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Community Contribution

How Ethiopia used CLA in Implementing Community-Based Health Insurance

Leulseged Ageze

Health is under-financed in Ethiopia limiting health care access by poor and marginalized populations. Without financial risk protection mechanisms, these populations pay out of pocket when seeking care, which is prohibitive for most, and catastrophic for many. To improve access, USAID’s Health Financing Improvement Program (the Program) strengthens the Government of Ethiopia’s (GOE) health care financing initiatives for reducing financial barriers. Community-Based Health Insurance (CBHI) is an initiative aimed at increasing access to health care, protecting households from financial hardship, and improving the health status of Ethiopians. GOE had ambitious targets: rapid expansion of CBHI to all regions and city administrations, and to cover 80% of woredas and 80% of the target population. But there was a simultaneous need to address challenges identified in the pilot, maintain buy-in from autonomous levels of government and different ministries, and adapt the rural pilot program to Ethiopia’s urban and pastoral populations.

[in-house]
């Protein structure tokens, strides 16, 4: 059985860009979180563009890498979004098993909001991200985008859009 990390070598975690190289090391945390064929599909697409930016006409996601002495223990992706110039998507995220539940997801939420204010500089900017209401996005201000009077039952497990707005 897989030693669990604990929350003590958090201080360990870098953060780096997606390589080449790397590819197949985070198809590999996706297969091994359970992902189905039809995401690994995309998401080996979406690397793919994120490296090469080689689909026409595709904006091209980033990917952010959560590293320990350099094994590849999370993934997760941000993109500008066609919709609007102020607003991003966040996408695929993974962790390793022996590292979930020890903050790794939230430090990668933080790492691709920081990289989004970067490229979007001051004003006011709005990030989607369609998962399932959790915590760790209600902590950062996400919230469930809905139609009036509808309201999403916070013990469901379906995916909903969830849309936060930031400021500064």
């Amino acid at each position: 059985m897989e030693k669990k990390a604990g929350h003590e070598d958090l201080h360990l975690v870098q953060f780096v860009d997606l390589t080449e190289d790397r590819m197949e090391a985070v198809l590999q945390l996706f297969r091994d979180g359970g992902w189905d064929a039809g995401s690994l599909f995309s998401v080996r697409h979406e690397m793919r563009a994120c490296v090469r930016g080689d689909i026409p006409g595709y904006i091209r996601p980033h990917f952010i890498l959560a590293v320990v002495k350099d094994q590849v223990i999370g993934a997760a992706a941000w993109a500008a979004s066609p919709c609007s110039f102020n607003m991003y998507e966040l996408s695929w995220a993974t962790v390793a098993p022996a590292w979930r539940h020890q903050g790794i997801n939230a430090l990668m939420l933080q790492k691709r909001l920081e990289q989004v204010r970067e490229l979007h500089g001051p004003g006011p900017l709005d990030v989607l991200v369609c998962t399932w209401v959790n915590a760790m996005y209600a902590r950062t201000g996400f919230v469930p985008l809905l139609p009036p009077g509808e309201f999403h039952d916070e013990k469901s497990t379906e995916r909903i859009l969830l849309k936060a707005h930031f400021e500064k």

Program management made Collaborating, Learning, and Adapting (CLA) practices an integral part of its support for CBHI since the beginning. It facilitated collaboration among government stakeholders — the Ministry of Health, Ethiopian Health Insurance Service, and Ministry of Finance and the autonomously operated Regional, Zonal, and Woreda (district) Health Bureaus. All of these stakeholders and USAID collaboratively developed a learning agenda to support GOE and the Programs shared objectives. The learning agenda included questions that specifically addressed CBHI expansion.

Through integrated performance review mechanisms including results tracking, joint supportive supervision, and research activities – autonomous stakeholders institutionalized a CLA culture across CBHI implementation.

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